Once a medicine or dietary supplement has been approved for marketing for a certain use, experience may show that it is also useful for other medical problems. Although this use is not included in product labeling, calcium supplements are used in certain patients with the following medical condition: For good health, it is important that you eat a balanced and varied diet. Follow carefully any diet program your health care professional may recommend. For your specific dietary vitamin and/or mineral needs, ask your health care professional for a list of appropriate foods.
If you think that you are not getting enough vitamins and/or minerals in your diet, you may choose to take a dietary supplement. The daily amount of calcium needed is defined in several different ways.
For U. S. — vitamins and minerals needed to provide for adequate nutrition in most healthy persons. RDAs for a given nutrient may vary depending on a person's age, sex, and physical condition (e. g. , pregnancy). indicate the percent of the recommended daily amount of each nutrient that a serving provides. DV replaces the previous designation of United States Recommended Daily Allowances (USRDAs).
It is sometimes called "the sunshine vitamin" because it is made in your skin when you are exposed to sunlight. If you get outside in the sunlight every day for 15 to 30 minutes, you should get all the vitamin D you need. However, in northern locations in winter, the sunlight may be too weak to make vitamin D in the skin. Vitamin D may also be obtained from your diet or from multivitamin preparations. Most milk is fortified with vitamin D. Do not use bonemeal or dolomite as a source of calcium. The Food and Drug Administration has issued warnings that bonemeal and dolomite could be dangerous because these products may contain lead.
Pediatric Problems in children have not been reported with intake of normal daily recommended amounts. Injectable forms of calcium should not be given to children because of the risk of irritating the injection site. Geriatric Problems in older adults have not been reported with intake of normal daily recommended amounts. It is important that older people continue to receive enough calcium in their daily diets. However, some older people may need to take extra calcium or larger doses because they do not absorb calcium as well as younger people.
Check with your health care professional if you have any questions about the amount of calcium you should be taking in each day.
It is especially important that you are receiving enough calcium when you become pregnant and that you continue to receive the right amount of calcium throughout your pregnancy. The healthy growth and 60 development of the fetus depend on a steady supply of nutrients from the mother. However, taking large amounts of a dietary supplement during pregnancy may be harmful to the mother and/or fetus and should be avoided.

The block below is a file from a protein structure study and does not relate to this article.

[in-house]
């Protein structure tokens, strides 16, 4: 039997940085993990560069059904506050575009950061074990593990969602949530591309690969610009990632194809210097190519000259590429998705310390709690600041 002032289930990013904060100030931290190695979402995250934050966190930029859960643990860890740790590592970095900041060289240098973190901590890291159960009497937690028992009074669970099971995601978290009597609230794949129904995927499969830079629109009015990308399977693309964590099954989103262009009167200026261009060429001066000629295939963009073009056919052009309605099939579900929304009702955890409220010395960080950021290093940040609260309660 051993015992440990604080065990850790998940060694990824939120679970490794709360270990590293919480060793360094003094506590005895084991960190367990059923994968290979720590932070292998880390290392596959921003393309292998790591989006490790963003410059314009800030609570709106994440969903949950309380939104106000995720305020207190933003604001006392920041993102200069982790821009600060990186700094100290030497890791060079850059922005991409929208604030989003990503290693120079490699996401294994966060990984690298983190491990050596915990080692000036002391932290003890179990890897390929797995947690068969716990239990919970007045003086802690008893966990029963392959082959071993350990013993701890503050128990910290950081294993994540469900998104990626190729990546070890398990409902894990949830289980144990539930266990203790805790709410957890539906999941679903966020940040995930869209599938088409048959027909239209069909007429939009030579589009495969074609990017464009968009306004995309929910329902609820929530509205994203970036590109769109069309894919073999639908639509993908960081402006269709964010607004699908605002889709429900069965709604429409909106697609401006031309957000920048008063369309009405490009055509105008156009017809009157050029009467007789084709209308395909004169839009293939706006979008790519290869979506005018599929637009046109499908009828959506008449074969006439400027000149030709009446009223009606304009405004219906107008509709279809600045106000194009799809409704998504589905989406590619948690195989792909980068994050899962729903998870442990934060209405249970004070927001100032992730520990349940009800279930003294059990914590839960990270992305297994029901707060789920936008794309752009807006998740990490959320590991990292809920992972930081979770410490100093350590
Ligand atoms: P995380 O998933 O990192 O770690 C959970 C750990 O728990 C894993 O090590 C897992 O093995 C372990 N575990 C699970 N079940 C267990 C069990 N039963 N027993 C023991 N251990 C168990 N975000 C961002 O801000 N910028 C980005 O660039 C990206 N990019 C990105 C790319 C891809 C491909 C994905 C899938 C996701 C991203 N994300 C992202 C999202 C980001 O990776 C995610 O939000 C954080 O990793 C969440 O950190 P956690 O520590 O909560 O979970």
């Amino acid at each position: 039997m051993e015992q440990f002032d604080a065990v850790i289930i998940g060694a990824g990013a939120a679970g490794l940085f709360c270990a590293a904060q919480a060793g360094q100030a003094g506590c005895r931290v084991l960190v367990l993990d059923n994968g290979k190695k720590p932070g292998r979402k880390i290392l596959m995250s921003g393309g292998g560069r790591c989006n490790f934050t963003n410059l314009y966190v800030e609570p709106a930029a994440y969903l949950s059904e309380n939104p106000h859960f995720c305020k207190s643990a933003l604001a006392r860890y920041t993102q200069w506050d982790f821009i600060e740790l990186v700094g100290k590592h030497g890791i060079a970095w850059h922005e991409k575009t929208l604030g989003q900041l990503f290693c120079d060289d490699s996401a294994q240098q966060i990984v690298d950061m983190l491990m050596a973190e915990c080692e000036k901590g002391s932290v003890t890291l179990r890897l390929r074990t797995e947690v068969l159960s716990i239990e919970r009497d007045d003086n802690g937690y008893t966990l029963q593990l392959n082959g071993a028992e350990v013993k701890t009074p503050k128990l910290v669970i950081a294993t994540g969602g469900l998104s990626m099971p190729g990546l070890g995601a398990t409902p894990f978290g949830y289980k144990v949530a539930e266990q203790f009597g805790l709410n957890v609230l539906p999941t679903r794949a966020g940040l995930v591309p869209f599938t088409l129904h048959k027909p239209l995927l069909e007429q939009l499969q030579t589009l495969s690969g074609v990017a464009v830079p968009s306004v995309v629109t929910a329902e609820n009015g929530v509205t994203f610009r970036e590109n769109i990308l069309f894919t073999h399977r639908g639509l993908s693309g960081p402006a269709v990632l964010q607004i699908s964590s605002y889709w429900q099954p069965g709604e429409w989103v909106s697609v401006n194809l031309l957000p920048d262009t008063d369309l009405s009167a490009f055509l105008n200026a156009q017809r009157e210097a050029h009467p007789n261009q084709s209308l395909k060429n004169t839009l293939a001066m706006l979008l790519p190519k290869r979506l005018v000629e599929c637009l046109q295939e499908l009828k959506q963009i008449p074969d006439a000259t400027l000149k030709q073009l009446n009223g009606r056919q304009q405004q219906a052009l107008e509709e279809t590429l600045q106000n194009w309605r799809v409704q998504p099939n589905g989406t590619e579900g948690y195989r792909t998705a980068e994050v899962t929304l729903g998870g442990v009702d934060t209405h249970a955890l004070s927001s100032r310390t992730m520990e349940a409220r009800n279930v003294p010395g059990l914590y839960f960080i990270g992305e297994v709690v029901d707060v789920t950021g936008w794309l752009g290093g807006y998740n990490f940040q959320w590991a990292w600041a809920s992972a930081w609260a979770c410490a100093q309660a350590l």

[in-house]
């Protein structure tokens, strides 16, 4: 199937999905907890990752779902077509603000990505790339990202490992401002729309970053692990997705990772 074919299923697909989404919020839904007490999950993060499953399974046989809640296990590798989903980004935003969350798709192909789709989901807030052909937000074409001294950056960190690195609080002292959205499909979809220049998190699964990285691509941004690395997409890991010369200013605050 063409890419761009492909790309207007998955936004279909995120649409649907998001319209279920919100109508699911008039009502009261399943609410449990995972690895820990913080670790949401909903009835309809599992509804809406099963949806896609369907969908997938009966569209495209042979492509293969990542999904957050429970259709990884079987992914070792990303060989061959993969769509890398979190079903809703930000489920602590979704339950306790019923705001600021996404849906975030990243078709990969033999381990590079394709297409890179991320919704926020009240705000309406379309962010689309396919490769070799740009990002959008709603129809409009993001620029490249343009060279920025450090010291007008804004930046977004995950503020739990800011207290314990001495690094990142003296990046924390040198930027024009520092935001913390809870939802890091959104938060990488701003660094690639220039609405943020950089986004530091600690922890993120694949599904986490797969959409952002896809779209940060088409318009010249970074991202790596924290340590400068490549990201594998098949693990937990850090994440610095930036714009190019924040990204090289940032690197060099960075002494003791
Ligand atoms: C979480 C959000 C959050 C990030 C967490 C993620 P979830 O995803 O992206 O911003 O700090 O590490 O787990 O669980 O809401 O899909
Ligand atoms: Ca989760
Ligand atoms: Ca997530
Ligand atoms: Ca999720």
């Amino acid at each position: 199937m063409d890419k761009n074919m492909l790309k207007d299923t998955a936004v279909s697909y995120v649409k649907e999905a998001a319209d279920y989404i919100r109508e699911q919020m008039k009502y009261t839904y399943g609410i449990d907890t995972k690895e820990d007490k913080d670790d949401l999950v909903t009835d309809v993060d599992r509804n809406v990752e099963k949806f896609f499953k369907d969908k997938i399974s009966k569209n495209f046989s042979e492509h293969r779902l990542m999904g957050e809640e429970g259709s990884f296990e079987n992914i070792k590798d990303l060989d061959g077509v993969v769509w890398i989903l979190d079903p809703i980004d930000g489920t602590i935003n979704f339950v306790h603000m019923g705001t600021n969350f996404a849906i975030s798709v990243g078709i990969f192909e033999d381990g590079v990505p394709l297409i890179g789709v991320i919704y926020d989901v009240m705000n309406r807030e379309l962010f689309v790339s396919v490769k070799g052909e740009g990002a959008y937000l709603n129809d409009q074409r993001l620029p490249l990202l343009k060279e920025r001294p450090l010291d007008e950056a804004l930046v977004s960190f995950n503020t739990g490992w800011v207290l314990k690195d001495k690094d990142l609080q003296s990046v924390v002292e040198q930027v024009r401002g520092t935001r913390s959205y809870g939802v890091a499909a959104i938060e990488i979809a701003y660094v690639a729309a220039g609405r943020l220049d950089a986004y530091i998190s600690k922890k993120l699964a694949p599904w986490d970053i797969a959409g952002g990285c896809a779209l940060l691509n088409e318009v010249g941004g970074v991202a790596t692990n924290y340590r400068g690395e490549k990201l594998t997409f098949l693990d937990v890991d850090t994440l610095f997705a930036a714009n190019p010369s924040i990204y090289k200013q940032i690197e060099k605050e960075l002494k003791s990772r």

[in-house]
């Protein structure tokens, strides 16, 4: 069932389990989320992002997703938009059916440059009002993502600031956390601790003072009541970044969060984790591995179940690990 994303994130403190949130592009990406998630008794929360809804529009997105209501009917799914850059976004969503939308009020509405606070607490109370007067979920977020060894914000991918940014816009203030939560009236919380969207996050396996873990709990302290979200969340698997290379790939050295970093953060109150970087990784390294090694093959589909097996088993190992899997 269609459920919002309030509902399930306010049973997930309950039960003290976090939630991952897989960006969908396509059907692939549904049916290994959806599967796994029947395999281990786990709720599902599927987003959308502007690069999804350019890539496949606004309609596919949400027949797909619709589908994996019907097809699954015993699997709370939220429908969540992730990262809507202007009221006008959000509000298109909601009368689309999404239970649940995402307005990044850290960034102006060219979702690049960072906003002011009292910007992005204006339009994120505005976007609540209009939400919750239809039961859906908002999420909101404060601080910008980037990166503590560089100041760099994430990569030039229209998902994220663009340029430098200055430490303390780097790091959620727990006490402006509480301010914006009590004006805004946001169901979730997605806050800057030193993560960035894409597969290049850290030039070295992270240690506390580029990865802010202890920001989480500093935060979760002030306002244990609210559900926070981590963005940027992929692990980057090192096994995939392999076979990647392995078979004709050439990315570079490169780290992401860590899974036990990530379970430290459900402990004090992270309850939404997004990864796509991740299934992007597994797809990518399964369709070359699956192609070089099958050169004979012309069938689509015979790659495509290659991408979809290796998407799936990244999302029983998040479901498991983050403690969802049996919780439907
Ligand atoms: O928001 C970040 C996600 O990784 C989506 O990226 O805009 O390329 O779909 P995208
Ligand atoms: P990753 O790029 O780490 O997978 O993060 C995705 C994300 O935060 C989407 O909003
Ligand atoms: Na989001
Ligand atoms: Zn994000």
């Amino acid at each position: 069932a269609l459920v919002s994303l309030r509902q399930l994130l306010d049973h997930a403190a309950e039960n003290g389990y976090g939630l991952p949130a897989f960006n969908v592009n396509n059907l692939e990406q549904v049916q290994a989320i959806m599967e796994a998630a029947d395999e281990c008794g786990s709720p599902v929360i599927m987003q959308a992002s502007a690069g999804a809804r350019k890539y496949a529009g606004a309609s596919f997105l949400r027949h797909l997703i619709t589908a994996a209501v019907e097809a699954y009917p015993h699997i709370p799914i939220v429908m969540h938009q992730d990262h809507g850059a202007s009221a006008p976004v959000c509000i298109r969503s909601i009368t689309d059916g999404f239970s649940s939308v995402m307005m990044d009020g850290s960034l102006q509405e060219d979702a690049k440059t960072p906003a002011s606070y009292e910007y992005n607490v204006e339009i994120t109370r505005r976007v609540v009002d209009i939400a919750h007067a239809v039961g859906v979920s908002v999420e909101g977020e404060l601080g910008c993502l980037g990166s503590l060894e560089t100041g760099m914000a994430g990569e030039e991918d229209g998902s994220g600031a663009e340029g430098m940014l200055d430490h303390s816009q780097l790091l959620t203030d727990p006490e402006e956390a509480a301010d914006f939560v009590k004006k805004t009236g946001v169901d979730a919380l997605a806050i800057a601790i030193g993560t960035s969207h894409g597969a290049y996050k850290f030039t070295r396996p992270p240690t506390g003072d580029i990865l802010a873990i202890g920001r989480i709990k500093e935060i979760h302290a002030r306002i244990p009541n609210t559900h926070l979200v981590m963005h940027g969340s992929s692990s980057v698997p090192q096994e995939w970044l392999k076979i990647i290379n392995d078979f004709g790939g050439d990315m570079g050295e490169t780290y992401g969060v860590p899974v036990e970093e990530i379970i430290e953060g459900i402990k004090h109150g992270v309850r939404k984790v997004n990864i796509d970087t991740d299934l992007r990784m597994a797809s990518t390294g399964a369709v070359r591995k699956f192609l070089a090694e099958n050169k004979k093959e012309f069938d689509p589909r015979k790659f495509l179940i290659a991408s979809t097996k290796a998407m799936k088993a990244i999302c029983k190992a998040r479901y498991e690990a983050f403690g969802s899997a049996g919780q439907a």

Breastfeeding It is especially important that you receive the right amount of calcium so that your baby will also get the calcium needed to grow properly. However, taking large amounts of a dietary supplement while breastfeeding may be harmful to the mother and/or baby and should be avoided.
Using dietary supplements in this class with any of the following medicines is usually not recommended, but may be required in some cases. If both medicines are prescribed together, your doctor may change the dose or how often you use one or both of the medicines.
Certain medicines should not be used at or around the time of eating food or eating certain types of food since interactions may occur. Using alcohol or tobacco with certain medicines may also cause interactions to occur. The following interactions have been selected on the basis of their potential significance and are not necessarily all-inclusive.
Other Medical Problems
The presence of other medical problems may affect the use of dietary supplements in this class. Make sure you tell your doctor if you have any other medical problems, especially:
- Extra calcium or specific calcium preparations may be necessary in these conditions.
- Calcium by injection may increase the chance of irregular heartbeat.
- Calcium supplements may make these conditions worse.
- Calcium supplements may increase the chance of hypercalcemia (too much calcium in the blood).
- Use of calcium phosphate may cause high blood levels of phosphorus which could increase the chance of side effects.
- Too much calcium may increase the chance of kidney stones. To avoid the side – effects and to follow precautions properly, the calcium supplements should be used properly.